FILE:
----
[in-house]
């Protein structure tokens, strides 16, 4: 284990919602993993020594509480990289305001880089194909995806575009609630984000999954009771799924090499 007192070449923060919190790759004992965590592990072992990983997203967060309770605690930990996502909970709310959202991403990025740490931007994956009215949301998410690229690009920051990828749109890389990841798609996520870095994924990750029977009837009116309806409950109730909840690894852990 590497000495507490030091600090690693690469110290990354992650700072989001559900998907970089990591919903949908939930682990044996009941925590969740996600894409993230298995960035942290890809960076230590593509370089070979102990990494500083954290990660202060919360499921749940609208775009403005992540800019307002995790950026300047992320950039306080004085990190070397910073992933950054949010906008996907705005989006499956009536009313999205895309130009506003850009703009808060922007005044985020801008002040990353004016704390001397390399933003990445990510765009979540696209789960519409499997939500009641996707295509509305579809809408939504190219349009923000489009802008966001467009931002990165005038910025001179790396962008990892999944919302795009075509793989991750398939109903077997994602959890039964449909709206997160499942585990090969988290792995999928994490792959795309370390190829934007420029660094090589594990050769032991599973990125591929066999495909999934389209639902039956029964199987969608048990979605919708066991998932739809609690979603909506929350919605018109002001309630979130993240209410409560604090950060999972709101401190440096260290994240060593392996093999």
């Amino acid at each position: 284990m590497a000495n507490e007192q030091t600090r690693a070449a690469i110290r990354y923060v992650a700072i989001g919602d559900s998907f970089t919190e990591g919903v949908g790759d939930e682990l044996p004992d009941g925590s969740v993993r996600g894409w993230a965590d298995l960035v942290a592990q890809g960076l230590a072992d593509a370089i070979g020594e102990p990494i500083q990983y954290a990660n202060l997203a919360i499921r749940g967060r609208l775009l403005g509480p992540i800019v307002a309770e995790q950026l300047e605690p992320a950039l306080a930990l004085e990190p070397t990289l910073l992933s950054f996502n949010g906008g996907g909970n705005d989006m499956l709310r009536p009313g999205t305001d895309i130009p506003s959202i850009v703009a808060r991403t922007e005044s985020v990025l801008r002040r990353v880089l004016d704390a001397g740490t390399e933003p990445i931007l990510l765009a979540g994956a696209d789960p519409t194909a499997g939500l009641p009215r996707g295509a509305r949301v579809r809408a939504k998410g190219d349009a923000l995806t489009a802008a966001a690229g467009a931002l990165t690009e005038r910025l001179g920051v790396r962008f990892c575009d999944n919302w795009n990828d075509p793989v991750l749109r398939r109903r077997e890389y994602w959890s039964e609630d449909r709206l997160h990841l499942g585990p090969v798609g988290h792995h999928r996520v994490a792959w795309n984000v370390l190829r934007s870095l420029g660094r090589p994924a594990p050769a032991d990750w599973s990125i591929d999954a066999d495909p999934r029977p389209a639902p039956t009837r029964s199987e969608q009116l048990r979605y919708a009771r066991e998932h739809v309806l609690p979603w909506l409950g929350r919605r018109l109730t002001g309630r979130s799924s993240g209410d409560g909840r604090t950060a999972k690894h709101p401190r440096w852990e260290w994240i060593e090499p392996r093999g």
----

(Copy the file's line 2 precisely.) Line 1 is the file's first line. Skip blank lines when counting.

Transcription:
């Protein structure tokens, strides 16, 4: 284990919602993993020594509480990289305001880089194909995806575009609630984000999954009771799924090499 007192070449923060919190790759004992965590592990072992990983997203967060309770605690930990996502909970709310959202991403990025740490931007994956009215949301998410690229690009920051990828749109890389990841798609996520870095994924990750029977009837009116309806409950109730909840690894852990 590497000495507490030091600090690693690469110290990354992650700072989001559900998907970089990591919903949908939930682990044996009941925590969740996600894409993230298995960035942290890809960076230590593509370089070979102990990494500083954290990660202060919360499921749940609208775009403005992540800019307002995790950026300047992320950039306080004085990190070397910073992933950054949010906008996907705005989006499956009536009313999205895309130009506003850009703009808060922007005044985020801008002040990353004016704390001397390399933003990445990510765009979540696209789960519409499997939500009641996707295509509305579809809408939504190219349009923000489009802008966001467009931002990165005038910025001179790396962008990892999944919302795009075509793989991750398939109903077997994602959890039964449909709206997160499942585990090969988290792995999928994490792959795309370390190829934007420029660094090589594990050769032991599973990125591929066999495909999934389209639902039956029964199987969608048990979605919708066991998932739809609690979603909506929350919605018109002001309630979130993240209410409560604090950060999972709101401190440096260290994240060593392996093999």